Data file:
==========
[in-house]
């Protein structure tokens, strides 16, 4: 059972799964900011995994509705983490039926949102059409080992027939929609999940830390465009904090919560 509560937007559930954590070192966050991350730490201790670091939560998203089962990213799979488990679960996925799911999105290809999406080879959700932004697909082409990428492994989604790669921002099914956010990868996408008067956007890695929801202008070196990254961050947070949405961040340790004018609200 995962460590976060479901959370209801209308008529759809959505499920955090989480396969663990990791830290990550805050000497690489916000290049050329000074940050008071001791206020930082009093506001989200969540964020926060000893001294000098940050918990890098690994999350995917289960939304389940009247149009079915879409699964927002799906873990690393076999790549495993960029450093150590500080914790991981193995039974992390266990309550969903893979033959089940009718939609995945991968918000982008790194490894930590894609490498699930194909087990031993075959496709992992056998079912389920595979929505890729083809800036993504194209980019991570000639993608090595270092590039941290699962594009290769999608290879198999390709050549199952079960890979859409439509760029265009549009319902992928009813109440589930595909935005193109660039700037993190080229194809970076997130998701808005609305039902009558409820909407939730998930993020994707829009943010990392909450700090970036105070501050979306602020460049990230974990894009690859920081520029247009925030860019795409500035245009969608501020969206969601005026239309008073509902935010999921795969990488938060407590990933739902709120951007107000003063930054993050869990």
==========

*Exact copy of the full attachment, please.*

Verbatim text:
[in-house]
């Protein structure tokens, strides 16, 4: 059972799964900011995994509705983490039926949102059409080992027939929609999940830390465009904090919560 509560937007559930954590070192966050991350730490201790670091939560998203089962990213799979488990679960996925799911999105290809999406080879959700932004697909082409990428492994989604790669921002099914956010990868996408008067956007890695929801202008070196990254961050947070949405961040340790004018609200 995962460590976060479901959370209801209308008529759809959505499920955090989480396969663990990791830290990550805050000497690489916000290049050329000074940050008071001791206020930082009093506001989200969540964020926060000893001294000098940050918990890098690994999350995917289960939304389940009247149009079915879409699964927002799906873990690393076999790549495993960029450093150590500080914790991981193995039974992390266990309550969903893979033959089940009718939609995945991968918000982008790194490894930590894609490498699930194909087990031993075959496709992992056998079912389920595979929505890729083809800036993504194209980019991570000639993608090595270092590039941290699962594009290769999608290879198999390709050549199952079960890979859409439509760029265009549009319902992928009813109440589930595909935005193109660039700037993190080229194809970076997130998701808005609305039902009558409820909407939730998930993020994707829009943010990392909450700090970036105070501050979306602020460049990230974990894009690859920081520029247009925030860019795409500035245009969608501020969206969601005026239309008073509902935010999921795969990488938060407590990933739902709120951007107000003063930054993050869990």